10 things you need to know today: January 30, 2017

Trump defends his immigration order amid protests, attackers kill six people at a Canadian mosque, and more

Protesters demonstrate in Seattle, Washington
(Image credit: Stephen Brashear/Getty Images)

1. Trump defends travel ban as protests continue

Tens of thousands of people rallied at airports across the country on Sunday to protest President Trump's executive order temporarily halting a refugee program and restricting entry into the U.S. by people coming from seven predominantly Muslim nations. The demonstrations marked a second day of rallies that erupted spontaneously in New York, Washington, D.C., and other major cities. Hundreds of people arriving from Syria, Iraq, Iran, and four other countries where terrorists have been active have been stopped and sent back. In a statement released Sunday, President Trump said the executive order he signed on Friday "is not a Muslim ban" but a move to prevent terrorists from entering the country. Trump said he had "tremendous feeling" for the refugees fleeing Syria, but "my first priority will always be to protect and serve our country."

Reuters The New York Times

2. Six killed in attack at Canadian mosque

Gunmen killed six people and wounded eight others at a Quebec City mosque in what Canadian Prime Minister Justin Trudeau called a "terrorist attack on Muslims" and the religious tolerance "that we, as Canadians, hold dear." One suspect was arrested at the mosque, the Islamic Cultural Center of Quebec. Another suspect was arrested nearby in d'Orleans, Quebec. Police did not immediately identify the suspects, or what investigators thought had motivated the attack. Mass shootings are rare in Canada, which has welcomed refugees fleeing war and terrorism in Syria and other predominantly Muslim nations.

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The Associated Press The New York Times

3. Steve Bannon gets a National Security Council seat

President Trump shook up the National Security Council by giving his top political strategist, Steve Bannon, a permanent spot on its interagency principals committee, while curbing the role of the director of national intelligence and the chairman of the Joint Chiefs of Staff. White House Press Secretary Sean Spicer defended the controversial move, saying it was part of an effort to "streamline the process for the president to make decisions on key, important intelligence matters." Senate Armed Services Committee Chairman John McCain (R-Ariz.) said giving Bannon, a former chief of Breitbart News, such a spot was a "radical departure," and former President Barack Obama's national security adviser, Susan Rice, called Trump's changes "stone cold crazy."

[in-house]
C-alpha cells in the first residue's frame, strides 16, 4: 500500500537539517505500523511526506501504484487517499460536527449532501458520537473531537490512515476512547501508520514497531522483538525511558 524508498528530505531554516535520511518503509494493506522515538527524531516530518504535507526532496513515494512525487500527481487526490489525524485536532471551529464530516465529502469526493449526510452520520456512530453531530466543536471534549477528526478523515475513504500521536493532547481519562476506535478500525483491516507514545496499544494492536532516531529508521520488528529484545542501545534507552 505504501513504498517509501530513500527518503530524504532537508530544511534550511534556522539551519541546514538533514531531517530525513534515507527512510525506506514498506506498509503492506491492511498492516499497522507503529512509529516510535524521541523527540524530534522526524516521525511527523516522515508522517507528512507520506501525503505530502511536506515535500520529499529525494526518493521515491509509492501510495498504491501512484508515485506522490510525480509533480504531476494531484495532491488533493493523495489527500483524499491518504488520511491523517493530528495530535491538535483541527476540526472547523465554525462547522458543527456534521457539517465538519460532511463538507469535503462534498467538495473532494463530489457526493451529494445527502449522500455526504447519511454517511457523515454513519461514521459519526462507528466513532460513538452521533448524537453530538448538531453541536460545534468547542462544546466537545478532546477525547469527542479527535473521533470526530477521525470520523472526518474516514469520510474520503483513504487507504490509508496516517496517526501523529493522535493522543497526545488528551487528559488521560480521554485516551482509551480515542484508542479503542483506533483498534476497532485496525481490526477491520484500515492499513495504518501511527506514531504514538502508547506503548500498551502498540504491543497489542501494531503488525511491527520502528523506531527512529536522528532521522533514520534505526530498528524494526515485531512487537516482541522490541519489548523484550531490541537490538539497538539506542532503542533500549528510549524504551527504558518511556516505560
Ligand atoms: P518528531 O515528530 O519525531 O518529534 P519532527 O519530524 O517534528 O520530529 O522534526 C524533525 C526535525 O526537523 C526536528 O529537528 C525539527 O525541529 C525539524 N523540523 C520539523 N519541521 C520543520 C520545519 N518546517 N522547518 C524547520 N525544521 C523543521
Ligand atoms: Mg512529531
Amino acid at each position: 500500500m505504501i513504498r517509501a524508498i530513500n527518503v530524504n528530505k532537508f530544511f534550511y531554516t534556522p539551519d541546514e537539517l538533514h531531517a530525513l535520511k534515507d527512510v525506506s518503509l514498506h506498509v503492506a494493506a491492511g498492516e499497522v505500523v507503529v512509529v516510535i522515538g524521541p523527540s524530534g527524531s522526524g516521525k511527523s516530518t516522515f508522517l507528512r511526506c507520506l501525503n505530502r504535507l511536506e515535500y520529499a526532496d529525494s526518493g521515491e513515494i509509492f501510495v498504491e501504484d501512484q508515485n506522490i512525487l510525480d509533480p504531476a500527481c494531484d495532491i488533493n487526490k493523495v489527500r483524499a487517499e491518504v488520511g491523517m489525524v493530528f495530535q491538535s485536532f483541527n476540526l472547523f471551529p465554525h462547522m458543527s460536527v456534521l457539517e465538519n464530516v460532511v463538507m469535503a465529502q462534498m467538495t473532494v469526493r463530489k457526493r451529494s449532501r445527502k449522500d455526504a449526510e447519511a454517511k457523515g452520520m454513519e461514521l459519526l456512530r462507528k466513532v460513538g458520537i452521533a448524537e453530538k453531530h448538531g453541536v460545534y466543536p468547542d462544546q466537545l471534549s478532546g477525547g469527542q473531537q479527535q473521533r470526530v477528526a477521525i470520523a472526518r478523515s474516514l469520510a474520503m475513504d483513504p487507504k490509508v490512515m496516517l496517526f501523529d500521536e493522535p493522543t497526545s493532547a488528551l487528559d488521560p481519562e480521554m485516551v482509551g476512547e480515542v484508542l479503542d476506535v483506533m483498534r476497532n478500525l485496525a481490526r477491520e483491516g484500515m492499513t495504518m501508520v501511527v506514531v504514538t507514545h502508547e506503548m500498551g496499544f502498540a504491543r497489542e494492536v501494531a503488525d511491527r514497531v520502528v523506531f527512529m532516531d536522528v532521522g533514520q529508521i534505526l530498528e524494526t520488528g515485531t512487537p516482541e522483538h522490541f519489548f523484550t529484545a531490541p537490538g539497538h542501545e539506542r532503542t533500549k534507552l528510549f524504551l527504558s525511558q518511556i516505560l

4. Saudi king reportedly backs Trump push for refugee safe zones

President Trump spoke by phone with King Salman of Saudi Arabia and Abu Dhabi Crown Prince Sheikh Mohammad bin Zayed Al Nuhayan, requesting their support in establishing safe zones for refugees in Syria and Yemen displaced by civil war. White House readouts of the calls did not indicate any discussion of Trump's Friday executive order halting entry into the U.S. by people from seven Muslim-majority countries, including Iraq, Syria, and Yemen. The White House says the ban covers countries known to harbor terrorists, but critics note that it doesn't cover Saudi Arabia, even though 15 of the 19 Sept. 11, 2001, hijackers came from the Arab kingdom.

The Hill

5. Left-leaning candidate Benoit Hamon wins France's Socialist presidential nomination

Benoit Hamon, the most left-leaning of seven primary candidates, on Sunday won the Socialist nomination for France's upcoming presidential election, beating centrist former prime minister Manuel Valls 58 percent to 41 percent. The upset came after polls before the primary's first round last week indicated that the pro-free-market Valls would wind up in a run-off with one of the other candidates. "Tonight the left holds its head up high again; it is looking to the future," Hamon said. His win was the latest sign that the left is looking for a clean break with the policies of President Francois Hollande, although left-leaning candidates are considered unlikely to make it past the first round of the general election in April.